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Friends’ Illnesses Inspired Charity

echt_news120811

For Dr. Gregory Echt, saving people’s lives is all in a day’s work.

The Bluffview resident’s private practice, Choice Cancer Care in Las Colinas, is a state-of the-art facility with the highest end treatment technology available. Perhaps that’s what made it all the more painful when two of Echt’s close friends, Michael C. Sandler and Peter Kenner, died just months after pancreatic cancer diagnoses.

According to the American Cancer Society, pancreatic cancer has the highest mortality rate of any cancer — 94 percent of patients die within the first five years of diagnosis.

“It’s out there, and it’s a killer,” Echt said.

To raise awareness and funds for research, Echt and his wife, Susan, started the Michael C. Sandler & Peter Kenner Cancer Foundation about a year and a half ago.

Some of the more high profile pancreatic cancer deaths include Patrick Swayze and Steve Jobs, but the disease has affected so many more. According to the American Cancer Society, 44,000 people will be diagnosed with pancreatic cancer this year, and about 38,000 will die.

“Nobody ever thinks they are going to get pancreatic cancer,” Susan said. “But lots of people do.”

The Echts’ national foundation is focused on raising money for groundbreaking research that will lead to earlier diagnoses, which Gregory believes is the key to survival.

“If you find it early enough, you can cure it with surgery,” he said.

Because there isn’t an official marker for the disease, most patients aren’t diagnosed until they are in Stage 4. At that point, the best any doctor can do is try to make the patient comfortable for his last months of life.

“Our friends found out way too late,” Susan said. “They had the best care, and there was nothing that could be done.”

Board member Jill Tananbaum, a Highland Park resident, got involved with the organization as soon as it started. In addition to being a survivor of a different type of cancer, Tananbaum has several friends who have been diagnosed with the pancreatic variety.

“This is such a violent killer, and it’s such a silent disease,” she said. “If we could get a grip on early detection, we could probably save an inordinate number of lives.”

The foundation has already raised $300,000, and it hasn’t even held any official fundraising events. The Echts hope to use the money to fund research proposals and hold an international pancreatic cancer conference in New York next fall.

“We’re not looking to be the sole pancreatic cancer organization out there,” Susan said. “We want to all work together.”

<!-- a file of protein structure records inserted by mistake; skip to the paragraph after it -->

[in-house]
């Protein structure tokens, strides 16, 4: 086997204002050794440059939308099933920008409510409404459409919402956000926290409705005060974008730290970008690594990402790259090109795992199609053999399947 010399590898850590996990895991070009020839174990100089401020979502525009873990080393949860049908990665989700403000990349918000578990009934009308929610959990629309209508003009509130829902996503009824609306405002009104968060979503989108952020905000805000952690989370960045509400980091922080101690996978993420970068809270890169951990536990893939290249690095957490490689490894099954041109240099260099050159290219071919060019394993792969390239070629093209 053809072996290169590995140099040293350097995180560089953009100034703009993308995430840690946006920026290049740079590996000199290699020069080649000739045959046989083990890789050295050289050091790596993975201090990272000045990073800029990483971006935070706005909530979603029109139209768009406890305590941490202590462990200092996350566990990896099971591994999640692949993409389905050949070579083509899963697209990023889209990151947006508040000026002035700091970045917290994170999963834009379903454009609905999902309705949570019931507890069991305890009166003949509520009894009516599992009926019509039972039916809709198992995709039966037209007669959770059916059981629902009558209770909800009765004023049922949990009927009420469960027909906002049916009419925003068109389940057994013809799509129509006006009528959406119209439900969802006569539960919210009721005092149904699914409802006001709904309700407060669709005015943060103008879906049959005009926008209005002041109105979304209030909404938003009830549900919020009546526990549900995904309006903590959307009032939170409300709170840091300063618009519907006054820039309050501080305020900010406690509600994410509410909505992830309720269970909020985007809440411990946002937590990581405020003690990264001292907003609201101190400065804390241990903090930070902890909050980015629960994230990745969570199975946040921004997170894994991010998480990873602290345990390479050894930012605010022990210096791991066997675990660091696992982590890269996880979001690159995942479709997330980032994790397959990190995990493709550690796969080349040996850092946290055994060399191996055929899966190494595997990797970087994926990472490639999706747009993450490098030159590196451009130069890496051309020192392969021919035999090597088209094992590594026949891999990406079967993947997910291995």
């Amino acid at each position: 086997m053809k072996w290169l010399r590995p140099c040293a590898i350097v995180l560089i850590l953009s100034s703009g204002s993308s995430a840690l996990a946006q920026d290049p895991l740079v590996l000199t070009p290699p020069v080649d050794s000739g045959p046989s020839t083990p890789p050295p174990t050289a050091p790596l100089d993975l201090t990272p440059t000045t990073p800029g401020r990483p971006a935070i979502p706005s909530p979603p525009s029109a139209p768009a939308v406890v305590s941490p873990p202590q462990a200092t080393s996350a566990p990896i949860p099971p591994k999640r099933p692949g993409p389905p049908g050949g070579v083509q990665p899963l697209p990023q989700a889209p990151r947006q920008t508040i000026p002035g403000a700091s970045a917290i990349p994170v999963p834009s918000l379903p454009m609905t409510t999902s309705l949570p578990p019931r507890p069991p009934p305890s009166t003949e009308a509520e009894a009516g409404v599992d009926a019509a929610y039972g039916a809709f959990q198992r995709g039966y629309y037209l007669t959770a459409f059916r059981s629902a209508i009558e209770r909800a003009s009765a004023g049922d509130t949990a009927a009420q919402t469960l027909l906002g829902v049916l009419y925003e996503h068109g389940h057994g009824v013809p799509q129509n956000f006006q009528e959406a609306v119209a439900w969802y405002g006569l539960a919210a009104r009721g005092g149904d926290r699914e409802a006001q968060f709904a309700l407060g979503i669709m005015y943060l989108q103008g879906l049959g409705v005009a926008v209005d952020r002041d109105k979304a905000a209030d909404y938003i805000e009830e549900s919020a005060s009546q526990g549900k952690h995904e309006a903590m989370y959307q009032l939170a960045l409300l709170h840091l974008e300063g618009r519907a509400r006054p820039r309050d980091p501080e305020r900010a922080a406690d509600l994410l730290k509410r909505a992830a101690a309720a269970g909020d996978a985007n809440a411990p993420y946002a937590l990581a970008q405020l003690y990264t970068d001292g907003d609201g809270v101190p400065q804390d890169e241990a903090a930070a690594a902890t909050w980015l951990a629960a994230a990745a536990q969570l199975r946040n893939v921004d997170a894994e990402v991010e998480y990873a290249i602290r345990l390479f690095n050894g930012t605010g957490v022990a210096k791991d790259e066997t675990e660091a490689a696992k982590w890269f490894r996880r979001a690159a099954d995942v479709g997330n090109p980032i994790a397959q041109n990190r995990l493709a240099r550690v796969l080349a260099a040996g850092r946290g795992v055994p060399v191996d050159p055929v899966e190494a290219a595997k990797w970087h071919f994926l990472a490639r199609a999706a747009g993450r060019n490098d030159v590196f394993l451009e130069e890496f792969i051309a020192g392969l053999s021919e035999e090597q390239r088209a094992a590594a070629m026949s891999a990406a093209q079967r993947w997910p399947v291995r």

In addition to keeping their friends’ memories alive, the couple wants to raise awareness at every

level, starting with early childhood education.

“If we can help to create this awareness, we’ll be doing a lot of good,” Susan said.

echt_news120811

For Dr. Gregory Echt, saving people’s lives is all in a day’s work.

The Bluffview resident’s private practice, Choice Cancer Care in Las Colinas, is a state-of the-art facility with the highest end treatment technology available. Perhaps that’s what made it all the more painful when two of Echt’s close friends, Michael C. Sandler and Peter Kenner, died just months after pancreatic cancer diagnoses.

According to the American Cancer Society, pancreatic cancer has the highest mortality rate of any cancer — 94 percent of patients die within the first five years of diagnosis.

“It’s out there, and it’s a killer,” Echt said.

To raise awareness and funds for research, Echt and his wife, Susan, started the Michael C. Sandler & Peter Kenner Cancer Foundation about a year and a half ago.

Some of the more high profile pancreatic cancer deaths include Patrick Swayze and Steve Jobs, but the disease has affected so many more. According to the American Cancer Society, 44,000 people will be diagnosed with pancreatic cancer this year, and about 38,000 will die.

“Nobody ever thinks they are going to get pancreatic cancer,” Susan said. “But lots of people do.”

The Echts’ national foundation is focused on raising money for groundbreaking research that will lead to earlier diagnoses, which Gregory believes is the key to survival.

“If you find it early enough, you can cure it with surgery,” he said.

Because there isn’t an official marker for the disease, most patients aren’t diagnosed until they are in Stage 4. At that point, the best any doctor can do is try to make the patient comfortable for his last months of life.

“Our friends found out way too late,” Susan said. “They had the best care, and there was nothing that could be done.”

Board member Jill Tananbaum, a Highland Park resident, got involved with the organization as soon as it started. In addition to being a survivor of a different type of cancer, Tananbaum has several friends who have been diagnosed with the pancreatic variety.

“This is such a violent killer, and it’s such a silent disease,” she said. “If we could get a grip on early detection, we could probably save an inordinate number of lives.”

The foundation has already raised $300,000, and it hasn’t even held any official fundraising events. The Echts hope to use the money to fund research proposals and hold an international pancreatic cancer conference in New York next fall.

“We’re not looking to be the sole pancreatic cancer organization out there,” Susan said. “We want to all work together.”

In addition to keeping their friends’ memories alive, the couple wants to raise awareness at every

level, starting with early childhood education.

“If we can help to create this awareness, we’ll be doing a lot of good,” Susan said.

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